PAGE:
San Francisco Giants

A’s, offense go quietly in loss to Royals

After deviating briefly to a cover of “Wild Thing” upon returning from the disabled list in late July, A’s right fielder Josh Reddick brought back the Wham! hit “Careless Whisper” as the walk-up music played before his home at-bats. Recently, the smooth saxophone strains behind George Michael’s vocals have been perhaps the best – and in Sunday’s case the only – indicator of impending offense for the A’s.

On Sunday, they preceded two loud swings from Reddick – solo home runs off of Royals right-hander James Shields in the sixth and eighth innings that left Reddick batting .390 since coming off the DL on July 22. Otherwise, the A’s offense was quiet as, well, a whisper, managing just two additional singles in a 4-2 loss to Kansas City.

The A’s, who were shut out in the first game of the series and won Saturday behind an eight-run fifth inning, were held scoreless by the Royals in 23 of 26 innings in which they batted. In all three games, they didn’t put a runner on until the fourth inning or later, with Shields throwing five perfect innings Sunday before Reddick lined his 0-1 pitch over the right-center field wall leading off the sixth.

Not coincidentally, the lack of offense has come with regular leadoff hitter Coco Crisp sidelined because of a neck strain. Crisp has missed the past seven games, in which the A’s are 3-4 and have scored a total of six runs in the losses.

“It’s never the same without Coco in the leadoff spot,” Reddick said. “He’s our spark-plug, he gets things going for us … So we need him back in there as soon as possible.”

Manager Bob Melvin had encouraging news on that front after Sunday’s game. Crisp hit in the batting cage for the first time in several days and “had a good day,” said Melvin, who reiterated that typically once Crisp is able to resume baseball activities after injuries, he isn’t far from returning to the field.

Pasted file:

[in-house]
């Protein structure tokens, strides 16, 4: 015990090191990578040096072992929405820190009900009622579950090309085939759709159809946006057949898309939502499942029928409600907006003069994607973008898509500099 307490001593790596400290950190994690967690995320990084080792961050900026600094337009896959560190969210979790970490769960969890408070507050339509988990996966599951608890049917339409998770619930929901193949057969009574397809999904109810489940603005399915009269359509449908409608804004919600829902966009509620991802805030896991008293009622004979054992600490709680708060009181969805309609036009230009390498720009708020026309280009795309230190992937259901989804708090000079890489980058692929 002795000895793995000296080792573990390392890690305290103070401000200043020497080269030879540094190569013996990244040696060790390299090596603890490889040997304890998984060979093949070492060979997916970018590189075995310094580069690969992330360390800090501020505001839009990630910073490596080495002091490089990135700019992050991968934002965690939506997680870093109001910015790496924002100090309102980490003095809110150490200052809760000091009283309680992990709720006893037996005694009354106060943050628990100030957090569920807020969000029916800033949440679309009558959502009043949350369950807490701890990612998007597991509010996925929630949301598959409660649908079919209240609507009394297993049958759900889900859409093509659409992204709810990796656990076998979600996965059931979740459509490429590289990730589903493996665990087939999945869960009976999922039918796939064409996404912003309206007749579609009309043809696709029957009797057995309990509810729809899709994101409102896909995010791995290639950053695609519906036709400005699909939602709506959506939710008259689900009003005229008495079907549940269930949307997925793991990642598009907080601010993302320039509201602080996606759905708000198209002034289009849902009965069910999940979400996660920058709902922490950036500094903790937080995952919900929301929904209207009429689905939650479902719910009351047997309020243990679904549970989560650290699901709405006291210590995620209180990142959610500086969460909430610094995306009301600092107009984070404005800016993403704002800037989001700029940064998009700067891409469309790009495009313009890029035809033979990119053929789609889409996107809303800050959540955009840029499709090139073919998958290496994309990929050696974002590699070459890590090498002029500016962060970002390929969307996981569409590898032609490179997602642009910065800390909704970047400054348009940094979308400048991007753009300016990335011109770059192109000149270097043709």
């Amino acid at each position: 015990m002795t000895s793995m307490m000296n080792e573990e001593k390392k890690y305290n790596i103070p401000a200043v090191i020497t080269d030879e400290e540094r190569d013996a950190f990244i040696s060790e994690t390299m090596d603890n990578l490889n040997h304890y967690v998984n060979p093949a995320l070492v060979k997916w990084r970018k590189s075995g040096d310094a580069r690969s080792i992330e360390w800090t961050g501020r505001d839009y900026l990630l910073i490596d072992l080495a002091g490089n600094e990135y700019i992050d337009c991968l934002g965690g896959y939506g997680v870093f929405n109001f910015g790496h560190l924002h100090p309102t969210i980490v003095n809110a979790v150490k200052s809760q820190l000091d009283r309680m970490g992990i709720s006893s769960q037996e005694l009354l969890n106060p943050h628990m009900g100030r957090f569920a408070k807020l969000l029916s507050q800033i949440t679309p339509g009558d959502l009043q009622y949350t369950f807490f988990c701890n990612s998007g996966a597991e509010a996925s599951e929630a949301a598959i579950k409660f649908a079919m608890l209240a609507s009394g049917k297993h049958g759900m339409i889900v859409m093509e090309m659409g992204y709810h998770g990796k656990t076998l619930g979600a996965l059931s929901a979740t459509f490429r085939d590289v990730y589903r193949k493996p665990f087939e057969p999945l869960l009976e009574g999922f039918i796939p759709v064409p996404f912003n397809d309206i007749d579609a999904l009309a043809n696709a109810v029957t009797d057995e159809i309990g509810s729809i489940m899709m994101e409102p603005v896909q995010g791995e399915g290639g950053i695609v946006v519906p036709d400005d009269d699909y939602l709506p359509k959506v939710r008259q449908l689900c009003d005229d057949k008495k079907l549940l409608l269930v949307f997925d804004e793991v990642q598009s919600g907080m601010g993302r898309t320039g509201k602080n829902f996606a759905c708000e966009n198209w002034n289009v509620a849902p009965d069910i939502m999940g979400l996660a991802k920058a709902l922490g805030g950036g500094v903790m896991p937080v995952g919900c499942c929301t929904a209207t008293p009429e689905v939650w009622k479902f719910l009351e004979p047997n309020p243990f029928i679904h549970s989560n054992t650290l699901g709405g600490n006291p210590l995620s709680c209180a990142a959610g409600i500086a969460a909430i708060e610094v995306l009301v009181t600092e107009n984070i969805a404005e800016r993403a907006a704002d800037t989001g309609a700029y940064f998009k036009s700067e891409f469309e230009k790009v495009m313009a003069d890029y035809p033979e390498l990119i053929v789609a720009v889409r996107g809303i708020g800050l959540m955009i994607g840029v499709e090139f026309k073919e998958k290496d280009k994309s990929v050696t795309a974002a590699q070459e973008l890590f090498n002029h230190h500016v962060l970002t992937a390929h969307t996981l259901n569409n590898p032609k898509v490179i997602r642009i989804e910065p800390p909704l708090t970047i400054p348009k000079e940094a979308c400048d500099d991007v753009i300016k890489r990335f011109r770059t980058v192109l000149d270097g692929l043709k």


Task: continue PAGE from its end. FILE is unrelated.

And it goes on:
“We’ll see how he does (Monday) in batting practice, and if everything goes well, maybe we’re real close to having him in a game,” Melvin said.

Melvin agreed that the A’s, overall, are “not swinging great, and to not have (Crisp) in there, a guy that gets on and creates a little havoc, takes the pitcher’s attention a lot of times off the hitter – it hurts.” They certainly could have used such a presence against Shields, who completed eight innings on 102 pitches and allowed only one ball to leave the infield in the first four innings.

After Reddick’s homer in the sixth, Alberto Callaspo lined a one-out single to right field but was erased when Sam Fuld lined into a double play, with Callaspo running on the pitch. Shields didn’t allow another hit until Reddick came up again with two outs in the eighth and homered on a first-pitch fastball.

Reddick, who was batting .229 when he landed on the DL in late June because of a knee injury, has gone 16 for 41 since July 22 with nine extra-base hits and seven RBIs. Melvin said Reddick’s ability to use his legs in his swing without thinking about the injury has been beneficial, but the biggest factor is “just his balance.”

Reddick said he’s “just not trying too hard. … Even with the home runs today, I’m not trying to hit them. It just happened, and that’s when I’m the best hitter I can be.”

With middle-of-the-order hitters Brandon Moss (.181 in his past 21 games) and Josh Donaldson (.194 in his past 47 games) searching for consistency and the departure of Yoenis Cespedes to Boston, Melvin has mentioned the possibility of moving Reddick higher in the lineup. The right fielder batted seventh against Shields.

“He is key for us at times at the bottom to knock in some runs,” Melvin said, “but if we feel like we need to scoot him up a little bit, that definitely could be coming.”

Reddick didn’t have the chance to drive in anybody but himself Sunday, as none of the top six hitters in the A’s lineup reached base. The Royals, meanwhile, amassed 14 hits, including 10 off of A’s left-hander Scott Kazmir, who allowed as many earned runs – four – as he did during all of July.

Like the A’s on Saturday, the Royals did all of their scoring off Kazmir in the fifth inning. Kazmir allowed five hits in the fifth, including four in a row with one out, and avoided more damage only by inducing an inning-ending double play from Alex Gordon, one of four the Royals hit into in the game.

“Just getting behind hitters, left a couple bad pitches up in the zone, and they put some good swings on it,” Kazmir said.

At the time, the A’s were still waiting for their first baserunner against Shields, whom Melvin said was “on it right away” Sunday.

“I don’t know about the early-inning thing right now,” Melvin said. “It might just be more a product of us not being at our best offensively.”

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